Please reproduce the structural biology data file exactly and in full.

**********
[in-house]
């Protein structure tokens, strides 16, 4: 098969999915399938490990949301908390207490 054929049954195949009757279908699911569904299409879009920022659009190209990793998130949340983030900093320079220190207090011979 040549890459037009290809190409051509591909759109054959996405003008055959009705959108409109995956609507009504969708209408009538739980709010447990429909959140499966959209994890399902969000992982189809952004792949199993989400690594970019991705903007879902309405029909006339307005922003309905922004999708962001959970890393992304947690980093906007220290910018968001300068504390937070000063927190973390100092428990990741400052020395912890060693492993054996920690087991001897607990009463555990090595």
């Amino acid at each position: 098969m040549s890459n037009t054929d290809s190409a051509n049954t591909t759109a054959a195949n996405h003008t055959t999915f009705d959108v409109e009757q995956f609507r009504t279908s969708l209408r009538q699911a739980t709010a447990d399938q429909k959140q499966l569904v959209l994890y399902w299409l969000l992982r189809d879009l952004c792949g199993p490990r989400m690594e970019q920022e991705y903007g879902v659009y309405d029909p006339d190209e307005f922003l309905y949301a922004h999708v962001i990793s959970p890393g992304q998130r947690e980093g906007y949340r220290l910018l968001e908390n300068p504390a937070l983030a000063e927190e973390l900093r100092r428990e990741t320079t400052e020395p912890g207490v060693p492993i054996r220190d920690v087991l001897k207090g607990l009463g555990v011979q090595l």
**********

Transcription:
[in-house]
């Protein structure tokens, strides 16, 4: 098969999915399938490990949301908390207490 054929049954195949009757279908699911569904299409879009920022659009190209990793998130949340983030900093320079220190207090011979 040549890459037009290809190409051509591909759109054959996405003008055959009705959108409109995956609507009504969708209408009538739980709010447990429909959140499966959209994890399902969000992982189809952004792949199993989400690594970019991705903007879902309405029909006339307005922003309905922004999708962001959970890393992304947690980093906007220290910018968001300068504390937070000063927190973390100092428990990741400052020395912890060693492993054996920690087991001897607990009463555990090595």
């Amino acid at each position: 098969m040549s890459n037009t054929d290809s190409a051509n049954t591909t759109a054959a195949n996405h003008t055959t999915f009705d959108v409109e009757q995956f609507r009504t279908s969708l209408r009538q699911a739980t709010a447990d399938q429909k959140q499966l569904v959209l994890y399902w299409l969000l992982r189809d879009l952004c792949g199993p490990r989400m690594e970019q920022e991705y903007g879902v659009y309405d029909p006339d190209e307005f922003l309905y949301a922004h999708v962001i990793s959970p890393g992304q998130r947690e980093g906007y949340r220290l910018l968001e908390n300068p504390a937070l983030a000063e927190e973390l900093r100092r428990e990741t320079t400052e020395p912890g207490v060693p492993i054996r220190d920690v087991l001897k207090g607990l009463g555990v011979q090595l």